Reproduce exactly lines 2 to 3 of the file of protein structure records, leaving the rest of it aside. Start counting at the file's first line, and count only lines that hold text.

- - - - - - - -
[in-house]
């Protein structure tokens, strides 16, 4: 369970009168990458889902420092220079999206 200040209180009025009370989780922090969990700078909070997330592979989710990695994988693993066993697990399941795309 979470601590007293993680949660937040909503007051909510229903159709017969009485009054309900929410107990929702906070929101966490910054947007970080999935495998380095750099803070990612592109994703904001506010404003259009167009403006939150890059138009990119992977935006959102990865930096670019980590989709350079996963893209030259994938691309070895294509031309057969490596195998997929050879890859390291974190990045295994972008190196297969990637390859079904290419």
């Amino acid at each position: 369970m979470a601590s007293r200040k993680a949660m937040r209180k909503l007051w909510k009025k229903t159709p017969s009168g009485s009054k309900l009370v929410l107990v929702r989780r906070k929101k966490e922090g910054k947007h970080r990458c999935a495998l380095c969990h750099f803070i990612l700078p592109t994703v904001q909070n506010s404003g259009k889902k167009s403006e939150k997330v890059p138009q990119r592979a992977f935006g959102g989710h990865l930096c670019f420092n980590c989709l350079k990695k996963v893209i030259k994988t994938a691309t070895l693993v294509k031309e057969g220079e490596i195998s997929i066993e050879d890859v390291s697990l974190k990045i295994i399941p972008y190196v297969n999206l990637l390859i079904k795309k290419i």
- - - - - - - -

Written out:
């Protein structure tokens, strides 16, 4: 369970009168990458889902420092220079999206 200040209180009025009370989780922090969990700078909070997330592979989710990695994988693993066993697990399941795309 979470601590007293993680949660937040909503007051909510229903159709017969009485009054309900929410107990929702906070929101966490910054947007970080999935495998380095750099803070990612592109994703904001506010404003259009167009403006939150890059138009990119992977935006959102990865930096670019980590989709350079996963893209030259994938691309070895294509031309057969490596195998997929050879890859390291974190990045295994972008190196297969990637390859079904290419």
């Amino acid at each position: 369970m979470a601590s007293r200040k993680a949660m937040r209180k909503l007051w909510k009025k229903t159709p017969s009168g009485s009054k309900l009370v929410l107990v929702r989780r906070k929101k966490e922090g910054k947007h970080r990458c999935a495998l380095c969990h750099f803070i990612l700078p592109t994703v904001q909070n506010s404003g259009k889902k167009s403006e939150k997330v890059p138009q990119r592979a992977f935006g959102g989710h990865l930096c670019f420092n980590c989709l350079k990695k996963v893209i030259k994988t994938a691309t070895l693993v294509k031309e057969g220079e490596i195998s997929i066993e050879d890859v390291s697990l974190k990045i295994i399941p972008y190196v297969n999206l990637l390859i079904k795309k290419i």